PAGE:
The stories shared about women being trafficked felt a lot like my own rape—in that wheel of power men use to exploit innocent people.

-Jamila Dawn Mitchell

This essay contains detailed discussion of r/pe, sexual assault, and human trafficking 

by Jamila Dawn Mitchell 

Today, I learned that my rape looks like 11,000 cases of human trafficking. Five minutes into listening to a panel on the phenomenon, I found myself scribbling musings of my trauma to help me cope. The ways men use power and control to traffick people through sex trade felt so closely related to the dangerous trans-misogyny cis-men use to control and groom vulnerable transwomen for their pleasure. 

The stories shared about women being trafficked felt a lot like my own rape—in that wheel of power men use to exploit innocent people. During the first moments after my assault, I regained full awareness, I felt cold and didn’t know where my coat was. My genitals were cold and wet inside of my soiled panties. My anus was burning, but the heat wasn’t working right in my Buick. I drove silent, almost robotically home. 

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The first thing I thought to do was to undress in my bathroom and shower. Curious to see why I felt wet in my seat, I looked into my panties. I was bleeding. There was so much blood, but much of the hurt I began to feel was emotional. The blood was drying fast, and I began to repress the reality of the violation of my trust and my body just as quickly.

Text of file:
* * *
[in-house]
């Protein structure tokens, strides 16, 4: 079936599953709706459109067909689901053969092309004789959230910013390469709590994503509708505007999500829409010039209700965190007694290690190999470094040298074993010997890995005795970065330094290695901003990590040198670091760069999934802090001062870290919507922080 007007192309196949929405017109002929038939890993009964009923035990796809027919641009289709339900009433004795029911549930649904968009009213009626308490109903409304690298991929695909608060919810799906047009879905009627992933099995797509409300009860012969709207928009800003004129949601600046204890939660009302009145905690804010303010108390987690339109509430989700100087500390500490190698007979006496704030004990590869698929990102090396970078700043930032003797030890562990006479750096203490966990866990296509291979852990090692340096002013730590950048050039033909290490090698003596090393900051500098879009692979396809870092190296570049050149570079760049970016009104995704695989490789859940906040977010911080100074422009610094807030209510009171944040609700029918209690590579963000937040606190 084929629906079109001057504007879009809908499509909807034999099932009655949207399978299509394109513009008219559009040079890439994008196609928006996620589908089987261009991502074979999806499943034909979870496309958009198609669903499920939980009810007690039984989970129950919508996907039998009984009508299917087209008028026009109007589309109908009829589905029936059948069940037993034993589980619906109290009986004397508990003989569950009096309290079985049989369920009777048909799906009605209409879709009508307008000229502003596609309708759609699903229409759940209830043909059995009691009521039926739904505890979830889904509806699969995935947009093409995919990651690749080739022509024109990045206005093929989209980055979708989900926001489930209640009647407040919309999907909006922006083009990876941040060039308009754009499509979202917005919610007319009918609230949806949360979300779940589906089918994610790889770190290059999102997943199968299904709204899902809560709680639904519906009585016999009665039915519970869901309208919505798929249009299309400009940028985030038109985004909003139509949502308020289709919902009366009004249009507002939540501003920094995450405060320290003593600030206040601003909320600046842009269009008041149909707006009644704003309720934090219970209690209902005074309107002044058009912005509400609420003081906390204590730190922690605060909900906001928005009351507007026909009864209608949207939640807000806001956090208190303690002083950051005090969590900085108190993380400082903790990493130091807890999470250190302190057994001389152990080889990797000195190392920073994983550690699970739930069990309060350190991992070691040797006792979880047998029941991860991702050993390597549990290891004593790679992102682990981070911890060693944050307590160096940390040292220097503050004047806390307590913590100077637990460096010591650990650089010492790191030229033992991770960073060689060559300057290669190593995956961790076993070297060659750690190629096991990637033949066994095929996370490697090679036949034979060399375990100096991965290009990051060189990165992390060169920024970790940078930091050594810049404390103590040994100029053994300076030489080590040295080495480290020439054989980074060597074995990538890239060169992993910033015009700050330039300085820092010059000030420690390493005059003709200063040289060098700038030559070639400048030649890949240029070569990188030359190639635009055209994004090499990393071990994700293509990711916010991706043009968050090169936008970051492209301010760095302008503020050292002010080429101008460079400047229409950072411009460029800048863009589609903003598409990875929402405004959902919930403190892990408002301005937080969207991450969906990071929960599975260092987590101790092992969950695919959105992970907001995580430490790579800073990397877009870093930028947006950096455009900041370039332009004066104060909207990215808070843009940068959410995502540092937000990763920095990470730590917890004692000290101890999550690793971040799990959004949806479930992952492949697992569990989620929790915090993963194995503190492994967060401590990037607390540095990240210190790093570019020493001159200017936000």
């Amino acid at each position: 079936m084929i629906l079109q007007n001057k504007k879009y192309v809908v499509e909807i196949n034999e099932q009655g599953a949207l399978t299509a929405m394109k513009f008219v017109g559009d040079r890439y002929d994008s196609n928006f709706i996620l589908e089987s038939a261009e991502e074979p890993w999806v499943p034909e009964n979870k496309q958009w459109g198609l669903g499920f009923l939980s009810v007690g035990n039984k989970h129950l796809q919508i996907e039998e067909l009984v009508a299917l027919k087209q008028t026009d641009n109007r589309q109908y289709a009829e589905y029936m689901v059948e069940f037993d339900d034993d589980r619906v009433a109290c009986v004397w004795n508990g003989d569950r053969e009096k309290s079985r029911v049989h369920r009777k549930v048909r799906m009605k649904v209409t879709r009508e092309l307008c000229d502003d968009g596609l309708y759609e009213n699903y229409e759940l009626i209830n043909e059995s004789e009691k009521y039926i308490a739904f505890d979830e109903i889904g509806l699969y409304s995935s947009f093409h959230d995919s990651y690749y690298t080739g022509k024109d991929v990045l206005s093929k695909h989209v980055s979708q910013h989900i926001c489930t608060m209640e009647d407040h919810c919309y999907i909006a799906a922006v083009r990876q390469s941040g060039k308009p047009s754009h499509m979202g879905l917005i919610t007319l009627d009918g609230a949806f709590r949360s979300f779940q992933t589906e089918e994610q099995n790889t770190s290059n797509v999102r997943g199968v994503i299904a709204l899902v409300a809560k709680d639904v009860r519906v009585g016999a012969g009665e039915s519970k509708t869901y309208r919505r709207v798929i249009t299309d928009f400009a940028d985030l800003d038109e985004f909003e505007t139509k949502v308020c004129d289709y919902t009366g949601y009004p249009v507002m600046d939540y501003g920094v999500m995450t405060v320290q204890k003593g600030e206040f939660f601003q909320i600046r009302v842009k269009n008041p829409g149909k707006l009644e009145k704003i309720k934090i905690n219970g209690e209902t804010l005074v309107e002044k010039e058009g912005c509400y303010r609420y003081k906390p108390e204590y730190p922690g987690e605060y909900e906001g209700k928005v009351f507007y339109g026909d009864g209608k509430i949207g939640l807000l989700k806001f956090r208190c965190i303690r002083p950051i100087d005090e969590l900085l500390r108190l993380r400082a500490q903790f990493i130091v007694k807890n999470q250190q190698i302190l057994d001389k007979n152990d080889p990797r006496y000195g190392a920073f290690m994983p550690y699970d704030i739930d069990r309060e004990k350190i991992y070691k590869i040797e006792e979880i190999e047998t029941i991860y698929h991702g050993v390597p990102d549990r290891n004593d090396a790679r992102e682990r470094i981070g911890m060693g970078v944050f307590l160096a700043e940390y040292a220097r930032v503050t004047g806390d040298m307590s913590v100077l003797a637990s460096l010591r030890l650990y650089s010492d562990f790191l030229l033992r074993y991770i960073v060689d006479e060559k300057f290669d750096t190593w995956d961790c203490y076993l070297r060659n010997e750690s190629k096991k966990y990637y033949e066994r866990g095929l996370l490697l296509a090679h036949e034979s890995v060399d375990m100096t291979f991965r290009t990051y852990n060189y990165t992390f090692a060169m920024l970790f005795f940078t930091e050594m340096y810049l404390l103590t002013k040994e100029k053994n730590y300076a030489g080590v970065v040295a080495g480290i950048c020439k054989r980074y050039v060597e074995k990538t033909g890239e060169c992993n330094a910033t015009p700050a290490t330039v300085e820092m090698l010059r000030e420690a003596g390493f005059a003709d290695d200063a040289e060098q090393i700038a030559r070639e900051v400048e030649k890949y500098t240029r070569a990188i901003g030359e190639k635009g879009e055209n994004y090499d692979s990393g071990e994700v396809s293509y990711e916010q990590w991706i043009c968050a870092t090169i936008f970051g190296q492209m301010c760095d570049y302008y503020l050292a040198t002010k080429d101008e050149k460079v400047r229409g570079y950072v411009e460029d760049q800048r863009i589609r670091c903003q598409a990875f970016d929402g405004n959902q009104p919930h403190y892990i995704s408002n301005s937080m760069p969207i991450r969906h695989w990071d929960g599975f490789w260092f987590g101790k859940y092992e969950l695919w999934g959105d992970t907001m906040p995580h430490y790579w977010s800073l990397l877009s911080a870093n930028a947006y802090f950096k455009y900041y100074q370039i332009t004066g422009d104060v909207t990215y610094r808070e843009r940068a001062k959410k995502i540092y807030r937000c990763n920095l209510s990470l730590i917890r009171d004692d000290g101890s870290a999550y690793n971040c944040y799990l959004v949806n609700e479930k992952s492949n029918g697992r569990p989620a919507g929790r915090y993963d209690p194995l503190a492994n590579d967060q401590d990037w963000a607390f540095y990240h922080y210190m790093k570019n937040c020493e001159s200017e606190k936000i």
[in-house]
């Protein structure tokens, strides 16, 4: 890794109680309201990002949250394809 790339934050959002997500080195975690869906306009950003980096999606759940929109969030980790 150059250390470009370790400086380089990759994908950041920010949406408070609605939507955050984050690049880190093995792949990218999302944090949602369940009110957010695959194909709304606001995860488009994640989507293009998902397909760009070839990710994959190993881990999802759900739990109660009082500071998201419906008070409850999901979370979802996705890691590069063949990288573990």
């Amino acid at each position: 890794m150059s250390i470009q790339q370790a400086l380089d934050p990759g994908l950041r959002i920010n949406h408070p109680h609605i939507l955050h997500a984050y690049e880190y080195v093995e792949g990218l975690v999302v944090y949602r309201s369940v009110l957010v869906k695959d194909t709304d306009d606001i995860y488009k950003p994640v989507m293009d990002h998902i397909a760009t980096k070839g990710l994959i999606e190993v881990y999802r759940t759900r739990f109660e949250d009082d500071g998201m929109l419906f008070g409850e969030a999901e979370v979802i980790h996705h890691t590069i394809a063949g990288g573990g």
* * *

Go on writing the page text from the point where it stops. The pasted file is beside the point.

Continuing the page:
By the morning, I had created a story about how I had allowed someone to fuck me, even when I didn’t want them to. I added it to my many stories of sexual intrigue. It was rape, but I wasn’t yet able to name it as such. So, I said nothing about it for months, maybe years—I can hardly recall. People don’t really care about rape, and men especially don’t care if they have not been the victim of such a crime. They often laugh, apathetically stare, or ignore the testimony of rape victims. I was living far away from family at the time—the men who knew what happened would not care to help me, not the family the scared girl inside me wanted around.

I remember the bland presence of my backseat against my face, my stomach, my exposed pelvis. The couch might as well have been a stone slate where my hips cracked under the weight of my auser. This backseat was not the bed I originally fell asleep on. Not what I wanted. But, the drug pacifying my will made the car into my room for the moment. I stopped asking what happened or how it happened, because days ran out for me to find answers. All I knew is that someone owned me that moment; they owned my body.

Following my HIV diagnosis, they nearly owned my fate, too. I was captive then. Listening to the human trafficking cases at the panel, I began experiencing vicarious trauma where my body was telling my brain about all the memorable moments of sexual abuse. All of the times men deceived me with words of love, made me feel irrational, or coerced me with promises of “It’ll be quick, it won’t hurt” started replaying. I remember one specific man parking outside my dormitory and calling me a “whore” when I refused to be driven by to his home for sex, again.